Pensacola, Florida
Tuesday September 17th 2019


Just For Kicks

By Savannah Evanoff

Nathaniel Johnston prefers his kicks subtly cool— styles that don’t have to shout at you with over-the-top designs.

“I like the muted scenario, where no one’s going to notice you have a super nice pair of sneakers on unless they’re looking,” Johnston said. “You’re sitting next to them on the bus, and you’ve got your foot up on your knee, and they happen to take a moment and look over, ‘Oh, wow.’”

Five pairs from Johnston’s sneaker collection are part of “Worn In / Worn Out.” And despite the exhibition name, most of his pairs spend their lives in boxes.

Hendric, a former co-worker, piqued Johnston’s interest in sneakers five-plus years ago when their conversation landed on the topic of collecting.

“The only exposure I had to sneakers prior to this was skateboard culture,” Johnston said. “Adidas hadn’t really popped back onto the scene at that time, so it was all Jordans and Nike. Kanye West was starting to work with Nike.”

Hendric played a big role in the birth of Johnston’s shoe collection. He snatched Johnston’s phone and downloaded the sneaker app Unlaced.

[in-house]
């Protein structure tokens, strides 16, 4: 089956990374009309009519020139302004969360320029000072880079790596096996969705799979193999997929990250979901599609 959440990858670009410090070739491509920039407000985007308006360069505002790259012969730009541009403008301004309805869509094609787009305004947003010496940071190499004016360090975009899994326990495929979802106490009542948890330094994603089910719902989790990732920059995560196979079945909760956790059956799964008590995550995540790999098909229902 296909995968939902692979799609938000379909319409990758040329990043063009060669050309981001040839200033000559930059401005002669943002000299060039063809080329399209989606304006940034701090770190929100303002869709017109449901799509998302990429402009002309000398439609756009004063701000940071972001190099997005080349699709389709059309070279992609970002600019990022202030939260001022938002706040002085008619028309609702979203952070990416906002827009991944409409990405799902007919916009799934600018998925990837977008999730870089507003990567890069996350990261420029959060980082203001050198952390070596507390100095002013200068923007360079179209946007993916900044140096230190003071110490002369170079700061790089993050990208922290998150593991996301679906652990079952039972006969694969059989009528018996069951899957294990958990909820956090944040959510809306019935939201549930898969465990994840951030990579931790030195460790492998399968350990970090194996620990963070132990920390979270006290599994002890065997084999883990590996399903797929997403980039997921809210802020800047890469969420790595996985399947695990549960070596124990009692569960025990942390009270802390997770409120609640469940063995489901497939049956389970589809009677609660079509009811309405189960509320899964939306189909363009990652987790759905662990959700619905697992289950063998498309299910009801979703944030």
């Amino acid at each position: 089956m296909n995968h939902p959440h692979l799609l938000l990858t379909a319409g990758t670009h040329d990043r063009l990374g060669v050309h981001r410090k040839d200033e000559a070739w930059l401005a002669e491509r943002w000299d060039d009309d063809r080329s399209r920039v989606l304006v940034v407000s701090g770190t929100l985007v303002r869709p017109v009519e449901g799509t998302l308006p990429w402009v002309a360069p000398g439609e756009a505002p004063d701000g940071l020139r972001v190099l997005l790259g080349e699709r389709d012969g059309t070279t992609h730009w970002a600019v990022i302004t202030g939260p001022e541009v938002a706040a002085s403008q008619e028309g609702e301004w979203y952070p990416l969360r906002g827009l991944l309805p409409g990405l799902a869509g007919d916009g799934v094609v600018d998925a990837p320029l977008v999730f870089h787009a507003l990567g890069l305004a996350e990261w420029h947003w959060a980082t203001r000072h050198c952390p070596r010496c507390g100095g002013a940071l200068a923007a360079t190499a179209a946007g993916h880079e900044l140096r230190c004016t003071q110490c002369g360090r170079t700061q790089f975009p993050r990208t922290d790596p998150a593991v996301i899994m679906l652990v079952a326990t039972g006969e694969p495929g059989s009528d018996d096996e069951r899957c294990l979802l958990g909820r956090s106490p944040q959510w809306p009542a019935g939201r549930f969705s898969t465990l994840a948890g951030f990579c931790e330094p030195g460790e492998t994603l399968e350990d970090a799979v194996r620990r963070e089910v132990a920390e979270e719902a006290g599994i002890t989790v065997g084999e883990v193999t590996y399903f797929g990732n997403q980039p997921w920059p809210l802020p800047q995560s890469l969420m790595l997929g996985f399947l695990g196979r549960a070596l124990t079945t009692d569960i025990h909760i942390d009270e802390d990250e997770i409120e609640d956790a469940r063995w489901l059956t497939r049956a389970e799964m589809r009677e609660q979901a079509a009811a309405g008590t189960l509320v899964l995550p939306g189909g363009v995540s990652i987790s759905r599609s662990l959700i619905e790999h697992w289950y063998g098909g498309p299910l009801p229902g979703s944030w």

“He told me, ‘Just get what you like. Go down to the mall—Foot Locker, Jimmy Jazz—look around and see what you like,” Johnston said. “I was like, ‘I want to do that, but I don’t want to spend money on some shoes that aren’t respectable in the community.’ I didn’t want to enter the sneaker culture and walk around thinking I’m rocking some cool stuff and end up not knowing what I’m talking about.”

Hendric’s interest stemmed from Air Jordans and basketball.

“He had really vivid memories of watching Michael Jordan play,” Johnston said.

“For him, it was about that history. But I started to see more of the sculptural element to it with utility and fashion. I think that’s what really clicked for me… how much time people were putting into these designs and how coveted some of them were.”

Johnston graduated from the University of West Florida in 2012 with a bachelor in fine arts, so the visual stimulation appealed to him. When he saw people would post concepts for shoe collaborations on Reddit—such as sneakers to match each of Kanye West’s album covers—he began to make his own.

“The creative design side was really talking to me,” Johnston said. “Through Reddit, I started to get some people messaging me, ‘Hey, man, I really like this one. Have you ever thought about doing this?’ or, ‘I’d pay you good money for you to do a shoe for me.’”

Johnston launched a custom sneaker business on Instagram under the name @kream.

“It was a play on Wu Tang’s ‘Cash Rules Everything Around Me,’ but it was ‘Kicks Rule Everything Around Me.’ I started making a couple hundred extra bucks a month painting, which is what I went to school for, and shoes, which I was completely infatuated with at the time.”

“All of that just funded my desire to buy more shoes,” he said.

At one point, Johnston had 40 pairs.